“I never showed Bernie the column in advance or promised to show it. Bernie is an old friend and the Times’ former Hollywood reporter, and he sometimes gives me ideas for entertainment columns.”

“In January, he suggested a column, inspired by a study cited in the LA Times, about the state of women in Hollywood. Amy is a friend and I reassured her before our interview that it wasn’t an antagonistic piece. She wasn’t the focus of the story, nor was Sony.”

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Beverly Johnson Drops the Hammer on Bill Cosby

ShutterstockBeverlyJohnsonLet’s see how Bill Cosby‘s high-priced lawyer Marty Singer tries to shield his client from this one.

The headline is sickeningly familiar: “Bill Cosby Drugged Me. This Is My Story.” So is the routine of the entertainer, in this particular alleged case in the mid-1980s, of asking a female guest to audition in pretend-drunk fashion.

However, the byline is something altogether new. It belongs to an African-American as impactful on their corner of the entertainment industry as Cosby has been on his.

From the top of supermodel Beverly Johnson‘s devastating Vanity Fair essay:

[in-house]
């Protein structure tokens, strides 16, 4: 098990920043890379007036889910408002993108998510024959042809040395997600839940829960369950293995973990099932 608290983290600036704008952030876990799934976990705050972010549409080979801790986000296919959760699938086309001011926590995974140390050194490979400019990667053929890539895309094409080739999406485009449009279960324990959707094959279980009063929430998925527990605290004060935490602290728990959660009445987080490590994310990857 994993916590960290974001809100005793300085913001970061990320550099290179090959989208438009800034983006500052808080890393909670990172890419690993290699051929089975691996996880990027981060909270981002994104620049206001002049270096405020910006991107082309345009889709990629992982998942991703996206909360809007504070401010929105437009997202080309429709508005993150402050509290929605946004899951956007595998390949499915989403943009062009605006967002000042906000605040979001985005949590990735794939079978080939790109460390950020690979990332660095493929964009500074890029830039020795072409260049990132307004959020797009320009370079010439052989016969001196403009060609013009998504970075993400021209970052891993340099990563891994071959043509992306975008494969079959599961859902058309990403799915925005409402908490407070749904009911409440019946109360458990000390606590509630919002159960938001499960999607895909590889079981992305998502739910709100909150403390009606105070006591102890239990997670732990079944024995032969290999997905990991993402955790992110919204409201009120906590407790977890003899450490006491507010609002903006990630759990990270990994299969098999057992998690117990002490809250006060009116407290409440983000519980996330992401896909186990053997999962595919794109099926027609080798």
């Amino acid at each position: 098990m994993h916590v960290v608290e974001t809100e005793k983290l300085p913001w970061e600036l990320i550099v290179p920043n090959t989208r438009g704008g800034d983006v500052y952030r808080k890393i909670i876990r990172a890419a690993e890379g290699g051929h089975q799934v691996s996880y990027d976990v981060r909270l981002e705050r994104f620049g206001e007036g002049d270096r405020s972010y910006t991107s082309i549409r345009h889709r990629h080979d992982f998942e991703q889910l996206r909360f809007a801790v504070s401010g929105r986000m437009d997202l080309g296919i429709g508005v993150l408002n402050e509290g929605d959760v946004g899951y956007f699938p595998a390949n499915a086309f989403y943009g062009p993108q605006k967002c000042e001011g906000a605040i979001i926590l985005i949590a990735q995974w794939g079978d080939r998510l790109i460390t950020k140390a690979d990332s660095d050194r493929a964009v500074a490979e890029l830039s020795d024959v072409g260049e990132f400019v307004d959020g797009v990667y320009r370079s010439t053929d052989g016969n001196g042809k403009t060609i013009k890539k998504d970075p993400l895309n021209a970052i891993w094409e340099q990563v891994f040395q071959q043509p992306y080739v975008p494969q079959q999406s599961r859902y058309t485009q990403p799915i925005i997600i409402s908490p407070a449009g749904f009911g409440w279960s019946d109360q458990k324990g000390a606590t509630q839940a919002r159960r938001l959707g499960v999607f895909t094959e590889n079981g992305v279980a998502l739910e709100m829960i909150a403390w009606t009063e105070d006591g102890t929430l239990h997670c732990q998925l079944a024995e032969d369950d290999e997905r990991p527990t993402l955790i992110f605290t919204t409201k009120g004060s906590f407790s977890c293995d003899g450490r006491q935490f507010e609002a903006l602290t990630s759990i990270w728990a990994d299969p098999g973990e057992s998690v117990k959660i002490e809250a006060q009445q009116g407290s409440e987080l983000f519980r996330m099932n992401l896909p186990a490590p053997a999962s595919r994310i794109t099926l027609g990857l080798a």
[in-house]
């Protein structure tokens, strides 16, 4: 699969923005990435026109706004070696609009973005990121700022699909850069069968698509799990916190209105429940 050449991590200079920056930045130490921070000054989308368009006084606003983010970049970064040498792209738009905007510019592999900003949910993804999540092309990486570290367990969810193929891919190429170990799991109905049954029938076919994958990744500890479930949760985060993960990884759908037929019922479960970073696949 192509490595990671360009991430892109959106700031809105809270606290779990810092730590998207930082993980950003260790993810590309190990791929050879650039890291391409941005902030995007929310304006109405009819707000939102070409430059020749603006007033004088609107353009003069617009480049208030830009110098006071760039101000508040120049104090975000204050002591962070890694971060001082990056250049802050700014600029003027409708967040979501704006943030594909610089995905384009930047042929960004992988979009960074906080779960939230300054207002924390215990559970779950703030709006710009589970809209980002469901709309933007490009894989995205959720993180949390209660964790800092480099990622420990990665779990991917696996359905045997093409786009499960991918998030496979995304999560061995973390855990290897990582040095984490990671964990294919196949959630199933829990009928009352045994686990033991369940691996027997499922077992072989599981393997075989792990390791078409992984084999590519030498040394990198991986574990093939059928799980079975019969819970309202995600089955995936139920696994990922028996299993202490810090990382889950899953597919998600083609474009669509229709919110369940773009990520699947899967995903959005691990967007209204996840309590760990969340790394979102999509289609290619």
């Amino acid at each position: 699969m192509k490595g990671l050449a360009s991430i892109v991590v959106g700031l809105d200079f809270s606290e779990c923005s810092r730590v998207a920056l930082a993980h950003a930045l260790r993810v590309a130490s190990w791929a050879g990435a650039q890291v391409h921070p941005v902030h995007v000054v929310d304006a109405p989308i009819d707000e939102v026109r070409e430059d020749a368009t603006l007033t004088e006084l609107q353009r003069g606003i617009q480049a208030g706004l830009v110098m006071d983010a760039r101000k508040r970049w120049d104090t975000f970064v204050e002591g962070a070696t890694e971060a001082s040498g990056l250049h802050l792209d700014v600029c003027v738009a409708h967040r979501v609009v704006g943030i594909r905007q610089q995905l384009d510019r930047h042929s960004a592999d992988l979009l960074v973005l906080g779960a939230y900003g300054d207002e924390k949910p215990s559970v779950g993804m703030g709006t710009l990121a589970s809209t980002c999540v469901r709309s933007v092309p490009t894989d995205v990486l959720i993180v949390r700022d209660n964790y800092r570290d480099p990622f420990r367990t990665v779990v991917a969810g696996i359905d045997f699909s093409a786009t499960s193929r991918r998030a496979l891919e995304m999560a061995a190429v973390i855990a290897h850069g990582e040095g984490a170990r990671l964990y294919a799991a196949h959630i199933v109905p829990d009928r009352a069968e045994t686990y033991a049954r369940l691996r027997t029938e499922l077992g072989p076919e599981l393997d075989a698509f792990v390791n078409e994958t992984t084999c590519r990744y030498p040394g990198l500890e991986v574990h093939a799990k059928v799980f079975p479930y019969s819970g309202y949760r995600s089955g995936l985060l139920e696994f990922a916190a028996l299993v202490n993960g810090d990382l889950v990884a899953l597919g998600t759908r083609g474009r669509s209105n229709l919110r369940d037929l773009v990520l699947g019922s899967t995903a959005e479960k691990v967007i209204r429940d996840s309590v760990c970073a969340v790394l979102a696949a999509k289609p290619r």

As I thought of going public with what follows, a voice in my head kept whispering, “Black men have enough enemies out there already, they certainly don’t need someone like you, an African-American with a familiar face and a famous name, fanning the flames.”

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Philadelphia Magazine Writer Crowdfunds Bill Cosby Play

Victor Fiorillo, a senior writer with Philadelphia magazine who has extensively covered the Bill Cosby scandal, has his sights set on next’ fall’s local Fringe Festival. To get there with what he has tentatively titled The Bill Cosby Assault, he is looking for at least $10,000 on Kickstarter.

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From a report on philly.com:

Producing the play independent of Phillymag, Fiorillo has gathered Philadelphia theater personalities like James Ijames, Amy Smith and Jennifer Kidwell to develop The Bill Cosby Assault, which still is only in very early development. It will be Fiorillo’s first professional foray into writing and producing theater.

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AARP Magazine Scrubs Cosby Mention from Cover [Corrected]

The October/November issue of AARP magazine is a reminder of just how quickly things have come crashing down for Bill Cosby.

Framing a brief excerpt from Mark Whitaker‘s biography of the entertainer, the publication references the comedian’s Netflix special (indefinitely postponed) and fall 2015 NBC sitcom plans (canceled) under the headline “A Life of Laughter.” The brief intro blurb also suggests that Cosby’s life is “still all about making people smile.”

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Howard Kurtz Assails New York Times for ‘Reckless Move’